- We then sliced one Roma tomato with the knife after performing the entire chef’s knife testing process and noted how easily the knife sliced through the tomato skin.
- We then sharpened the knife using the sharpener. We noted how user-friendly it was for the average home cook and whether it felt ergonomic and safe. We observed how long the sharpening took. And we noted whether the directions for use were clear.
- We sliced through one more Roma tomato using the sharpened knife and noted how easily the knife sliced through the tomato skin.
Finally, we noted how easy the sharpener was to clean and whether specific cleaning instructions were included with the sharpener. None of the sharpeners or honing rods we tested were dishwasher safe.
This electric sharpener won us over because it came with clear instructions, was intuitive to use and felt safe. We also felt that it offered good value for the price point. We tested a couple electric sharpeners and this one was our favorite electric one, too. This electric sharpener has a two-stage sharpening system; the first stage is precision grind and the second is fine honing. Each slot in the two-stage sharpening system has guides to help the user hold the knife at the ideal sharpening angle, and it was easy to draw the knife through the slots as directed. To hone it and perform regular touch-ups, you can opt to just use the second stage slot. After completing the testing process, we noted that the sharpener quickly brought the knife back to its original, out-of-the-box sharpness. The sharpener felt very stable on the countertop and we liked that it had suction feet on the bottom for added stability. It was easy to wipe the exterior clean and the removable trays were easy to pull out to discard the collected filings.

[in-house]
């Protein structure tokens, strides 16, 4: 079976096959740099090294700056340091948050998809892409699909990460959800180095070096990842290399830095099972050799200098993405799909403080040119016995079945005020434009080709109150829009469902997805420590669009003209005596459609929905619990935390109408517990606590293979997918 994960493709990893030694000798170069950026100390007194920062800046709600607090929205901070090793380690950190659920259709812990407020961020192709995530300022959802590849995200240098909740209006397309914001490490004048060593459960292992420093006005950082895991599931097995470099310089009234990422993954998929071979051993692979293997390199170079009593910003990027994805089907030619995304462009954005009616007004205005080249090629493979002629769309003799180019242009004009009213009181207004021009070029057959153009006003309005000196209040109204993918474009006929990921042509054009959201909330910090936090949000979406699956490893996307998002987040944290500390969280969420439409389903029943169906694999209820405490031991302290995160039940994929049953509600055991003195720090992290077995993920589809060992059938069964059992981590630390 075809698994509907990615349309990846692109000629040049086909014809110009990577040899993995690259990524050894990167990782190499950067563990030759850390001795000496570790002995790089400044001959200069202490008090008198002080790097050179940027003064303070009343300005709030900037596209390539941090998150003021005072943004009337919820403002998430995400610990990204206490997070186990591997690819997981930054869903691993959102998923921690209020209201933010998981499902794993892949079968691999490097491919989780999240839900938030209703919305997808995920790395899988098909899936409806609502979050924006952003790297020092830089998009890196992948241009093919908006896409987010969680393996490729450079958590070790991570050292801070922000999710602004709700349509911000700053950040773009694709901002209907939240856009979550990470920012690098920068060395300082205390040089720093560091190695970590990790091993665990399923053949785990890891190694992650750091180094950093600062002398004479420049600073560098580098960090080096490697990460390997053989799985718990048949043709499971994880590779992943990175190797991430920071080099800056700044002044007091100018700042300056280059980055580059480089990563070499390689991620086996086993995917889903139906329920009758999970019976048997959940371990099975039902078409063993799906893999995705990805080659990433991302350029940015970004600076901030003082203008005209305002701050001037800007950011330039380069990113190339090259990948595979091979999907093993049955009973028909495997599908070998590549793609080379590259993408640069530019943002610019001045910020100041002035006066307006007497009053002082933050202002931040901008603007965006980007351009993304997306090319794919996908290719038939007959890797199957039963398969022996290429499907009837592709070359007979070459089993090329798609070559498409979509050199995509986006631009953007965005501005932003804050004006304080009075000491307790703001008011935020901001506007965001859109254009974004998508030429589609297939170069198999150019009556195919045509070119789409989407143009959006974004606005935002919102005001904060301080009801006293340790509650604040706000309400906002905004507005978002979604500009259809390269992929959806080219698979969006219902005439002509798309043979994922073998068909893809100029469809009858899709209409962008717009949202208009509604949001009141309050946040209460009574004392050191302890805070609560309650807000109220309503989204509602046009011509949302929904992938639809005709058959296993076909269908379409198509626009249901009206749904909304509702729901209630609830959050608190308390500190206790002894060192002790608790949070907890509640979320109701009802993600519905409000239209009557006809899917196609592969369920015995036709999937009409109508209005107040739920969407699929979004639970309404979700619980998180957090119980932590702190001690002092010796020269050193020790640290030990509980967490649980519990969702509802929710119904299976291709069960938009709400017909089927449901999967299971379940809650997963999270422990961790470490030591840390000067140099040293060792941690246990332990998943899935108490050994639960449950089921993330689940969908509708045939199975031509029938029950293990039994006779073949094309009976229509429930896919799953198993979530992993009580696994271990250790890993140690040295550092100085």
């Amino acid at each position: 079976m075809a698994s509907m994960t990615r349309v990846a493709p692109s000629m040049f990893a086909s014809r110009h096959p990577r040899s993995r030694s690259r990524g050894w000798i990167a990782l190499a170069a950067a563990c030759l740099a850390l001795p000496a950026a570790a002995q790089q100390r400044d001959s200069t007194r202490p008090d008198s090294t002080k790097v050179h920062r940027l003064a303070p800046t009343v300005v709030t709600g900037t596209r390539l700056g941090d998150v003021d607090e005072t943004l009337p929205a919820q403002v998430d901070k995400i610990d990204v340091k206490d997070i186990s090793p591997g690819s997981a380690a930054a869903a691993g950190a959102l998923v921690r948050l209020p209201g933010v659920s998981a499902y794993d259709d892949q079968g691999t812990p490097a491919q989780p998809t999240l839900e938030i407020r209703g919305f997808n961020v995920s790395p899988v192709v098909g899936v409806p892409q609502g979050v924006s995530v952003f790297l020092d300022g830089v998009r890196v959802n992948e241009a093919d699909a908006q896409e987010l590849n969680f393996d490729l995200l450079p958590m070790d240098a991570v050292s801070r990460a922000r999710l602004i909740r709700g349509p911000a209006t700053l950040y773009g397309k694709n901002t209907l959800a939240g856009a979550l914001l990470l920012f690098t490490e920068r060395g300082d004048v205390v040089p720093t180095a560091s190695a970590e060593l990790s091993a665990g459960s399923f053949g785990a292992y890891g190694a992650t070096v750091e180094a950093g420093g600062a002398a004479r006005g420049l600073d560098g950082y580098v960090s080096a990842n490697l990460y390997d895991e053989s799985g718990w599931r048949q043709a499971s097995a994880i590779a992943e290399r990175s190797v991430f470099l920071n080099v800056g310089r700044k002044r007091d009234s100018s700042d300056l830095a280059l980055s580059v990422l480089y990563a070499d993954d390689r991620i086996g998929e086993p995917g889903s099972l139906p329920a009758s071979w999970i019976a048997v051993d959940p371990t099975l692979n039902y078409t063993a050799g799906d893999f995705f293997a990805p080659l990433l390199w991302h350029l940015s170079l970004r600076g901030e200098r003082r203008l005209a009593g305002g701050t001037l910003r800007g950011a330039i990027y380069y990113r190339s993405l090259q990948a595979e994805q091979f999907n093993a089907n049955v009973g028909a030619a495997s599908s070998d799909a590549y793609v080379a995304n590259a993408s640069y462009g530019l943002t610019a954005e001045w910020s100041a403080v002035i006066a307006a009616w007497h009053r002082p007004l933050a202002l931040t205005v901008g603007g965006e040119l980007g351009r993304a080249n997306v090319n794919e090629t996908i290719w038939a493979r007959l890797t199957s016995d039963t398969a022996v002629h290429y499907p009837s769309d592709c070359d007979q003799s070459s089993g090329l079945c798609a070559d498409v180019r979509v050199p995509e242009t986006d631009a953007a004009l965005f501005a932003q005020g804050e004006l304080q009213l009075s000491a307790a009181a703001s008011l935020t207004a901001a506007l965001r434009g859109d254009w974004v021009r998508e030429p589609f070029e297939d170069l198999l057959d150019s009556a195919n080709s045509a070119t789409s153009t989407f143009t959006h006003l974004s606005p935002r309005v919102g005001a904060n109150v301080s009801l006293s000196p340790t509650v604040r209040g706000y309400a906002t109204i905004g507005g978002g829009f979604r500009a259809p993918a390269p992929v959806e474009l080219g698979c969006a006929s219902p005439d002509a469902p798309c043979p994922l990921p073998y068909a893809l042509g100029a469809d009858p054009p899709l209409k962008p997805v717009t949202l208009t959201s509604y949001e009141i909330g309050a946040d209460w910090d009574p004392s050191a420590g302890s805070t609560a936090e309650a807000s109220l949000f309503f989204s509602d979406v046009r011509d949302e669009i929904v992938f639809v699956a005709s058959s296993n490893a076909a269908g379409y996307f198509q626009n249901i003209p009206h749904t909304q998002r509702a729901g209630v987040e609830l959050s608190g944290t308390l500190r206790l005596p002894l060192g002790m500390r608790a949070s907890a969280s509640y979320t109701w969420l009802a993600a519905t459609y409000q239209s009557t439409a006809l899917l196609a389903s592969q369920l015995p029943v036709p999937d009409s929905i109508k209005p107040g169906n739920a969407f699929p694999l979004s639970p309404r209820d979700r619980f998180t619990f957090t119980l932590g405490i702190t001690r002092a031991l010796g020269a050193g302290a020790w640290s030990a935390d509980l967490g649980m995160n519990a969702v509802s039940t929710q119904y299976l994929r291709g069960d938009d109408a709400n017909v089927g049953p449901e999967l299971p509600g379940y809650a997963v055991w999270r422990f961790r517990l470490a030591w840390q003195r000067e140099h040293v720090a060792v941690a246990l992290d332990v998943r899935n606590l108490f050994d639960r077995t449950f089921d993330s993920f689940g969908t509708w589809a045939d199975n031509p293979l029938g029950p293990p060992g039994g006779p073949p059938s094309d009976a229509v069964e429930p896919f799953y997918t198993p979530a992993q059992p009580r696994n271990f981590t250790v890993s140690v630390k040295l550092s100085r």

Note: This sharpener is only designed for non-serrated blades.
We liked that this ceramic honing rod is a two-in-one: It has two different textures, a ribbed side for sharpening and a smooth one for honing. The instructions include two photos with captions detailing easy-to-follow directions to ensure that the user holds the knife facing the correct direction and at the appropriate angle (20 to 25 degrees for sharpening, 15 to 20 degrees for honing), which is particularly helpful for beginners. The rod was lightweight and easy to grip and it took just a couple minutes to both sharpen and hone the knife. After completing testing, we noted that the knife was noticeably sharper and easily pierced and sliced a tomato. It was easy to hand-wash with warm, soapy water though some of the dish came apart when used on the ribbed edge.
This manual sharpener performed well and offers good value at a wallet-friendly price, particularly since it works on both serrated and non-serrated knives. It came with directions that were easy to follow. There is one sharpening slot to insert and pull the blade through; within the slot, there’s a coarse carbide edge to quickly set the edge, and a fine ceramic edge to finish the edge and also sharpen serrated knives. After completing the test, the knife was noticeably sharper. It felt ergonomic and had a comfortable grip to hold the sharpener in place on the countertop. Though it was intuitive to use, we were unsure if we were holding the knife at exactly the right angle, so it might not be the best option for beginners or for knives that need to be honed to a very specific degree.